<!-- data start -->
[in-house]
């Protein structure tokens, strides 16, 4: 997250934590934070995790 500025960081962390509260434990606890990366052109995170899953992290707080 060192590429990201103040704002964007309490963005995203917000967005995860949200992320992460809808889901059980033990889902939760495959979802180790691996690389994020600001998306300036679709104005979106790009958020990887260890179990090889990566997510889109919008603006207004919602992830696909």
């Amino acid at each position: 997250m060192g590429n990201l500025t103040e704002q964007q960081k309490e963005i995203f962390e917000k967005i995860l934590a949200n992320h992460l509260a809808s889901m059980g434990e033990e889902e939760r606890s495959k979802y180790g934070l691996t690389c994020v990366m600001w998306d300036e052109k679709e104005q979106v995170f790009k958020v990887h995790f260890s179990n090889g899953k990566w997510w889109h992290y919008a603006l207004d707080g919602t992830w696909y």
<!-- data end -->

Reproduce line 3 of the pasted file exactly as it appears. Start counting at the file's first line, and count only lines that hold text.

């Amino acid at each position: 997250m060192g590429n990201l500025t103040e704002q964007q960081k309490e963005i995203f962390e917000k967005i995860l934590a949200n992320h992460l509260a809808s889901m059980g434990e033990e889902e939760r606890s495959k979802y180790g934070l691996t690389c994020v990366m600001w998306d300036e052109k679709e104005q979106v995170f790009k958020v990887h995790f260890s179990n090889g899953k990566w997510w889109h992290y919008a603006l207004d707080g919602t992830w696909y």